There are key differences between the rights of a property holder and the responsibilities placed on them when tenants are involved. Knowing these rights and responsibilities and ensuring they are followed through is important to ensure that what should be a good financial investment doesn’t become a drain on your resources and a liability.
So, let’s take a look at the main areas that a landlord is responsible for and the rights and entitlements you have concerning your rental property.
Core responsibilities of a landlord
Safety and maintenance of property
You have a duty of care to provide a safe and clean environment on the day the tenant moves in and to keep on top of any repair work. In particular, in the main living area and any appliances that are provided, these have to be maintained. It is important to note that there are time frames in which a landlord, or property manager once instructed, has to repair problems reported by the tenant. In some states and territories, the law is more specific around timelines, but most require urgent repairs to be undertaken immediately. The completion timeframe in New South Wales is “within a reasonable time”, in the Northern Territories, 5 business days after being told to make repairs or make arrangements for repair work to be completed within 14 days. If you use a property management firm, they will ensure you comply with the appropriate legislation, removing the hassle and saving you time and money.
If the tenant has to use their own money to affect an emergency repair, then as landlord, you will need to reimburse them but note there are conditions that apply to this.
Other main responsibilities include ensuring your tenant receives a copy, before they move in or on the moving day, of the relevant information guide pertaining to their rights as a tenant in the state or territory where the property is situated.
(Your property management company will be able to provide this as part of the service they offer).
Health and safety legislation compliant
You also have to comply with all health and safety legislation and ensure that the property is equipped with reasonable security. This means locks that are in good condition and you have keys for each lock that the tenant then receives.
Payment of all rates and taxes
While you receive an income from the tenant, it is your duty as a landlord to pay for any rates and taxes and all charges levied at your property.
Rights of a landlord
The choice of who to rent the property to falls under the rights of the landlord. However, it is very important that you do not discriminate against anyone applying to rent your property if they have protected characteristics under the Equal Opportunity Act. If you are found to have discriminated against potential tenants due to their marital status, gender, race or religion, then you will be liable for fines or damages.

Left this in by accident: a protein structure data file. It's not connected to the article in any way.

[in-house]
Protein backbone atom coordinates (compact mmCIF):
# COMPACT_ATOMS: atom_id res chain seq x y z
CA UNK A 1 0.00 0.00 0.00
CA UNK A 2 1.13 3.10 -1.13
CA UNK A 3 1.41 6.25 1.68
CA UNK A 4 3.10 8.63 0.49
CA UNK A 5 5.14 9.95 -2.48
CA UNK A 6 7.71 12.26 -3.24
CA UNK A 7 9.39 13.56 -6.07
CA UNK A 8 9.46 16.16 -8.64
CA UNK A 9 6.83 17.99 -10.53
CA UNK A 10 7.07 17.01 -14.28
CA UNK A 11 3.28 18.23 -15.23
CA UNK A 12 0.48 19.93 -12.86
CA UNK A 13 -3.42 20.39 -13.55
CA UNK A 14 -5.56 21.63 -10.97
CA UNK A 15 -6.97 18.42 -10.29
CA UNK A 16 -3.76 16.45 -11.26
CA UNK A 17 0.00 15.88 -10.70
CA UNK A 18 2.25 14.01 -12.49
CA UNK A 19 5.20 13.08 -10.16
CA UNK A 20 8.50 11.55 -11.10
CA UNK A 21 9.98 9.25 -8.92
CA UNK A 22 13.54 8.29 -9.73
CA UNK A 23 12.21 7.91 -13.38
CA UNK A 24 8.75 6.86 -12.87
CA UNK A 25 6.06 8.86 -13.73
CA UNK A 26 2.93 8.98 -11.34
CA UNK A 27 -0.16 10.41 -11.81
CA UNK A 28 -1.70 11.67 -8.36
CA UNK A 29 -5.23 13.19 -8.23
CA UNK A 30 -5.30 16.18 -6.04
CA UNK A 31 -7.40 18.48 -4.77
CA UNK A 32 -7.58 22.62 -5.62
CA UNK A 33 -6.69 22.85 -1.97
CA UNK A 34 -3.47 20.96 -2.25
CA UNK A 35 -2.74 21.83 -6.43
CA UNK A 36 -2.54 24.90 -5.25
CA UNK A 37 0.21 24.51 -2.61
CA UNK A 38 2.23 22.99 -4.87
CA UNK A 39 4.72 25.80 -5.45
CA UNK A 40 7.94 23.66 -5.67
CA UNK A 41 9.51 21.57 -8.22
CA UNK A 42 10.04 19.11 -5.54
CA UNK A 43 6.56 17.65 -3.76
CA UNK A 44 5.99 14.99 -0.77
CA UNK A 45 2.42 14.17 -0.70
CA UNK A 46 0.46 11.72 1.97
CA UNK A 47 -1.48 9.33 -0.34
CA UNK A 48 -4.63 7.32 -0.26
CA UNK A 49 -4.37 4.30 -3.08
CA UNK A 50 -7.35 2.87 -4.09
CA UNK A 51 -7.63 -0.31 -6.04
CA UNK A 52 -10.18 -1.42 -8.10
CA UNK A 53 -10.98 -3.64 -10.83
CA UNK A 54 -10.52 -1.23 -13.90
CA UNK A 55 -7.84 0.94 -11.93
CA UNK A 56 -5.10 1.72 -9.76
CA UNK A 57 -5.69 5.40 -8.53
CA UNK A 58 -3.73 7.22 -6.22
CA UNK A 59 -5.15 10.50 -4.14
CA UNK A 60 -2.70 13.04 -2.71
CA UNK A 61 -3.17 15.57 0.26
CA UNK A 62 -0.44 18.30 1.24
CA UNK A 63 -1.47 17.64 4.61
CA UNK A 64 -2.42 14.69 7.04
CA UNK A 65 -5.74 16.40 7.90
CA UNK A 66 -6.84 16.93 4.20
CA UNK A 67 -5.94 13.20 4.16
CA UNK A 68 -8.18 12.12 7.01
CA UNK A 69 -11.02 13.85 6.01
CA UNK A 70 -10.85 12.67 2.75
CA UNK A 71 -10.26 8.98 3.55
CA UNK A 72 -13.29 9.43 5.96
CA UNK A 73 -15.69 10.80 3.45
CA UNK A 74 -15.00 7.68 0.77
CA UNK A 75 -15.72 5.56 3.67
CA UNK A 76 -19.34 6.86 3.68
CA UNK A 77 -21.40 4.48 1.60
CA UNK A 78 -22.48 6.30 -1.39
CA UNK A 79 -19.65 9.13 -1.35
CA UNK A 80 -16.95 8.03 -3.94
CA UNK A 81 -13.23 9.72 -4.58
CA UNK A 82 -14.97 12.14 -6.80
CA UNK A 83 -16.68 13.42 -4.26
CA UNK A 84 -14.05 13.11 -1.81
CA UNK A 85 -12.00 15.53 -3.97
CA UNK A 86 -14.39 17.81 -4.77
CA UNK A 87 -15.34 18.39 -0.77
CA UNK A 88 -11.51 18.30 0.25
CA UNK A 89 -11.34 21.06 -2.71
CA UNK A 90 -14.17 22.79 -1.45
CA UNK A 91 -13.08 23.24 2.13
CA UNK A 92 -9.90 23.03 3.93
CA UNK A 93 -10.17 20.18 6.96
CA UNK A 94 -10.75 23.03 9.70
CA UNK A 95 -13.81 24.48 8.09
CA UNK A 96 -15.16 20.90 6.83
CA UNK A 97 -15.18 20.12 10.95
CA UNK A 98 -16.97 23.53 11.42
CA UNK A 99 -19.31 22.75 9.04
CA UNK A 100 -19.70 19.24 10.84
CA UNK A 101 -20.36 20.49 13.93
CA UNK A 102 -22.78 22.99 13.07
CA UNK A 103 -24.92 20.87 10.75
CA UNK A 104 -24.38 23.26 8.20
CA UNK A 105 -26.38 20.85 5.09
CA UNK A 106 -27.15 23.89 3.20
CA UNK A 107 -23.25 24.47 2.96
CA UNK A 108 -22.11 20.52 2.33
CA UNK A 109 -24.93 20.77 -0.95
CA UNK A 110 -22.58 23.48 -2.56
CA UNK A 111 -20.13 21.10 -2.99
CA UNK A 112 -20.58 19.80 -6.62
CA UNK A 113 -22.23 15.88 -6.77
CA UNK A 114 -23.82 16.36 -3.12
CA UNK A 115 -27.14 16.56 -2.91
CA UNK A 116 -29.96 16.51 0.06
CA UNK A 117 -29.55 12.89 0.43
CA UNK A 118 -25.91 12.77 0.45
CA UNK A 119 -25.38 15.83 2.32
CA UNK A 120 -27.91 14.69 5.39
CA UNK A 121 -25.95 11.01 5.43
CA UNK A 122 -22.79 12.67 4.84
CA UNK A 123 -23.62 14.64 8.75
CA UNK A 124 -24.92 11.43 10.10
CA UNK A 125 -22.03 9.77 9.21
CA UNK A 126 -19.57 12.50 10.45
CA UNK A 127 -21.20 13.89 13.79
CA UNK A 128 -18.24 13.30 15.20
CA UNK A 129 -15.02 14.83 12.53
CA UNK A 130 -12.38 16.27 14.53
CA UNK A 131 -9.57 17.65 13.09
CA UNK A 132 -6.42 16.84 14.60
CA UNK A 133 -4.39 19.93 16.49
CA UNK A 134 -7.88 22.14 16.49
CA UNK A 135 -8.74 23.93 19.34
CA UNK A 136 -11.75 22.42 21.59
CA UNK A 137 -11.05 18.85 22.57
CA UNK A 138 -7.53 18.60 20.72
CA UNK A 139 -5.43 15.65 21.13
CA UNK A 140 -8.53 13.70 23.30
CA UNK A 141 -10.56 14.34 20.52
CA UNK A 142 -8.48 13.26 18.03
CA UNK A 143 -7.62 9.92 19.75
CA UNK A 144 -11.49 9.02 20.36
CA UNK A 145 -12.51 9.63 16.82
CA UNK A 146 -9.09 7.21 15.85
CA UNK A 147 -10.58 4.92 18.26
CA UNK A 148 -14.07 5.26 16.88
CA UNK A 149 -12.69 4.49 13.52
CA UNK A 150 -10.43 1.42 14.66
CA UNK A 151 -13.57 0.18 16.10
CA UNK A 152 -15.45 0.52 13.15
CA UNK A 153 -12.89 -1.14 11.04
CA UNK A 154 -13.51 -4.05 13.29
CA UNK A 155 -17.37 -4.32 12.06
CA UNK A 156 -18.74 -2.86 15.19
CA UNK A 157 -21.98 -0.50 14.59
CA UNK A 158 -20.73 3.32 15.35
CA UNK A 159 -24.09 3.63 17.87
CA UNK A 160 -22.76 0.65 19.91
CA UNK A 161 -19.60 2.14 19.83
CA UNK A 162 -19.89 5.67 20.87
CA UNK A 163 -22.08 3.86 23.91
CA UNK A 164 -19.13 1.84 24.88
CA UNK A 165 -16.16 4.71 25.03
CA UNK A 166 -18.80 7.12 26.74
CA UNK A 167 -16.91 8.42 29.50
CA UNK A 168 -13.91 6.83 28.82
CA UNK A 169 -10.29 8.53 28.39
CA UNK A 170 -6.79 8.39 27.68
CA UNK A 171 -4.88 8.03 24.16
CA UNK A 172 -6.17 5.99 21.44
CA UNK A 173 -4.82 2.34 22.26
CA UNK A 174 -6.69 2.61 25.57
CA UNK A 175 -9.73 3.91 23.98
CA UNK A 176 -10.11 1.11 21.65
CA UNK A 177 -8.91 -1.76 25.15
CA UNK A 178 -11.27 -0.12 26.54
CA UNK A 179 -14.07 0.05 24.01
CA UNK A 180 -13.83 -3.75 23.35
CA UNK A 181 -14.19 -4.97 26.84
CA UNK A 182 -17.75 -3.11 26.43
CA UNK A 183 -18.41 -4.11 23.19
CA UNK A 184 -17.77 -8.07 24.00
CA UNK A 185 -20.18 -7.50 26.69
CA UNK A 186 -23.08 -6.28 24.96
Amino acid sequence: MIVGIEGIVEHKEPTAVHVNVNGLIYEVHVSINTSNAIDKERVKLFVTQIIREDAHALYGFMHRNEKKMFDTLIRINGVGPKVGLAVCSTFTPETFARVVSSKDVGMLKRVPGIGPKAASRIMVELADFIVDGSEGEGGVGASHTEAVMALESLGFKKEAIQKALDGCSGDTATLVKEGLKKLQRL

Rental payment arrangement
Rental income can be requested to be paid on a basis to suit your requirements i.e. weekly, monthly or every 2 weeks. In turn, there are responsibilities attached to this as detailed and signed receipts must be provided to confirm the monies have been received. The information included should have the property address, date and amount of rent received along with the tenant’s name and the dates for which the rent has been paid. You have the right to increase the rent, but there will be some differences across the country around timings. Under all new tenancy agreements effective June 2019, rent increases will be limited to only once a year.
However, if on a fixed term tenancy, you have to wait until the end of the tenancy, otherwise, if on periodic lease, you can increase the rent (after giving 2 months’ notice to the tenant) once every six months.
Rental bond claim
You have the right to claim back money from the tenant if they leave without rent being paid, or if they cause damage to the property (over and above normal wear and tear) or fail to maintain it to a reasonable condition. However, in order to access this, it is important that you or your property manager put in place a rental bond. These are paid at the beginning of a rental agreement and held in trust by the requisite state government rental authority. The bond, which is a goodwill payment, is financial protection for the landlord should the tenant breach any part of their tenancy.
Access to the property and restrictions
Plus, while you do have right of access, again there are restrictions on this. Obviously, you will need to visit the property from time to time, for repairs or maintenance or to show new tenants around and the Australian Tenancies Acts cover the process and directives under which you can visit (for example, giving written notice etc).
Renting regulations differ across the states and territories, and laws and legislation are constantly amended and updated so keeping on top of all of these are very important, which is where working with an experienced property management company really pays dividends.
We make all aspects of property management simple for you so you don’t have to be fazed by all the legal aspects of renting out your investment property. Think property, call Kaz on 0421 413 283.